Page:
1. you must use a browser that supports Multilingual
UTF-8 encoding, like Internet
Explorer 5 or Netscape 4, otherwise you will probably see strange
characters (Ξ±Ο€ΞΏΟ†ΞΈΞ) or question marks.
2. Windows2000 supports Unicode polytonic Greek by
If you use Windows 9x, you can download
now for free the Athena Unicode font (134 KB).
this page, if you are not familiar with installations, or -even
better- download our setup
utility (435 KB) which will install Athena to your system
automatically. It is strongly recommended for unexperienced users to
use this utility.
* You can also see information on
how to write
in Unicode polytonic Greek using Windows and Word.
3. Try different encodings for
the problematic page
Explorer users: right click
on the page and browse to the "Encoding" option - available
also from the "View" menu.
Netscape users go to the "View" menu, browse to the
"Character Set" option, and see if any of the various
encodings fixes your problem.
4. Check your internet
options. You might have ordered your browser to ignore the
formatting of the web sites you visit and always use a standard choice
- Note: Internet Explorer may have problems printing
polytonic Greek. If you see question marks instead of accented
characters, please copy the text and paste it to MS Word 97 or later,
or to a similar, Unicode capable, word processor, like the later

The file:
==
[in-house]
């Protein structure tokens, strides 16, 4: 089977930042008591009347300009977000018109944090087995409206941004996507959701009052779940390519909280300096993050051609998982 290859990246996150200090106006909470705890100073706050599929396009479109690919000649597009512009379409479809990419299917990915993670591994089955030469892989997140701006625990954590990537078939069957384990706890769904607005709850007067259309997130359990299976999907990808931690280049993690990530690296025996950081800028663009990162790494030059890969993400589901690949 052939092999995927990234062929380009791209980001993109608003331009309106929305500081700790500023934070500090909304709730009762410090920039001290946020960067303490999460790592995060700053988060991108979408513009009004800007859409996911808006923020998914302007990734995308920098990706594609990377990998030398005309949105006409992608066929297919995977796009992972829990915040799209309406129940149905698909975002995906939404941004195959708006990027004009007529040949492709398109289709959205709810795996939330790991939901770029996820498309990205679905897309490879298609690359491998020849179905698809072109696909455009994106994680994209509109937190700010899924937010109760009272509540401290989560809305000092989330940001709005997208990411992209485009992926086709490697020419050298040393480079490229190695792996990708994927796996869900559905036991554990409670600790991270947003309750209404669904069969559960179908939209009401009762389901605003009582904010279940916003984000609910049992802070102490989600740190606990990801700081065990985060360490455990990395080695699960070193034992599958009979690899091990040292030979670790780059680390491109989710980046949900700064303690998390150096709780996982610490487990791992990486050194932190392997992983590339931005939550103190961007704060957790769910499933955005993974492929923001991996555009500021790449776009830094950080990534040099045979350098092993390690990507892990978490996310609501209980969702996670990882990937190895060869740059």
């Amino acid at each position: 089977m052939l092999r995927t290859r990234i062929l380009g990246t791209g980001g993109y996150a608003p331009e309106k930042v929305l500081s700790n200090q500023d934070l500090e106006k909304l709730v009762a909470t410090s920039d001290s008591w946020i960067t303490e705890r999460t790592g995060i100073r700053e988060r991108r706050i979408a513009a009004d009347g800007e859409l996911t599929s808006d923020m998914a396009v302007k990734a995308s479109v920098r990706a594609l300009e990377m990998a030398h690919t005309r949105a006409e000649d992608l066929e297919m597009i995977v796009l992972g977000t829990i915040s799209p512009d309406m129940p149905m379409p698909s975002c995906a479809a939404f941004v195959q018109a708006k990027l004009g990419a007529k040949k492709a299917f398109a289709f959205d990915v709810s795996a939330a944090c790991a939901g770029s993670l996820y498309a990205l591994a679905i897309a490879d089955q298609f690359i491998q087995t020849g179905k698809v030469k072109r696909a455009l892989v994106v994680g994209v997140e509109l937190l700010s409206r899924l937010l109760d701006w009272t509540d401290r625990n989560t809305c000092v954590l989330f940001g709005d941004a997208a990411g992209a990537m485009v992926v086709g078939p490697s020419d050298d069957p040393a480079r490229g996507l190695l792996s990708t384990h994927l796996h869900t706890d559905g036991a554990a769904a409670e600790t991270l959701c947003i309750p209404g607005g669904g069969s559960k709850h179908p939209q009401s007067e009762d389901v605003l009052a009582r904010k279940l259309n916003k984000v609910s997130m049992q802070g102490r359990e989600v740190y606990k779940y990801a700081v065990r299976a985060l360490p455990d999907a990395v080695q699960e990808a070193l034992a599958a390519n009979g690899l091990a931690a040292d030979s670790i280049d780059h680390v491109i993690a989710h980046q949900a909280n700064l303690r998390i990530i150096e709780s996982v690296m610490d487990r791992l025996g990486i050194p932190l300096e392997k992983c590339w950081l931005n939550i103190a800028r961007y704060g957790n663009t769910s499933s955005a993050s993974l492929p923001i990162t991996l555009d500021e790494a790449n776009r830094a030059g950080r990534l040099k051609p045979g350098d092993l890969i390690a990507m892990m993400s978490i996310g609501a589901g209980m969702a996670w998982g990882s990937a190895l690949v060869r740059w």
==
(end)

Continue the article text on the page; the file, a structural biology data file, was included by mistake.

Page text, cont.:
versions of WordPad, included in Windows accessories, or the free UniPad,
to print it. You can find more free Unicode editors at this
address. -This problem does not occur on Windows 2000 or NT.
- Note 2 (Copying and
pasting): When copying polytonic Greek texts from your browser
to MS Word 97 or later, you might see question marks instead of
accented characters. This is easily solved. You just have to select
all the text and apply the Athena font, or whatever Unicode
font containing polytonic Greek.
- Note 3: Macintosh
users should check two things, 1) if their browser supports Unicode,
2) if there exist Apple compatible Unicode fonts supporting polytonic
Greek. We are sorry we can't offer more help. Since Macintosh
represents only 5% of the browser platforms [
Engineering workstation labs at the University of Illinois - it
summarizes browsers used by 222918 hosts in 146 countries, Browser
Statistics, Access Watch ],
we've chosen to build and test our pages on Windows machines. Please
note these relevant pages: Mac
OS 8.5: Unicode Support and Mac
read non-polytonic Greek, Russian,
Romanian and any multilingual text...
you must follow the instructions above, but you don't
necessarily need a polytonic Greek font. You should have basic Unicode
Windows fonts installed in your computer.
Our pages use Times
New Roman, but any
Microsoft Unicode font containing the language you want to read is
fine. Note: you might have Times New Roman on your computer, but an
older version; please download
this one before contacting us.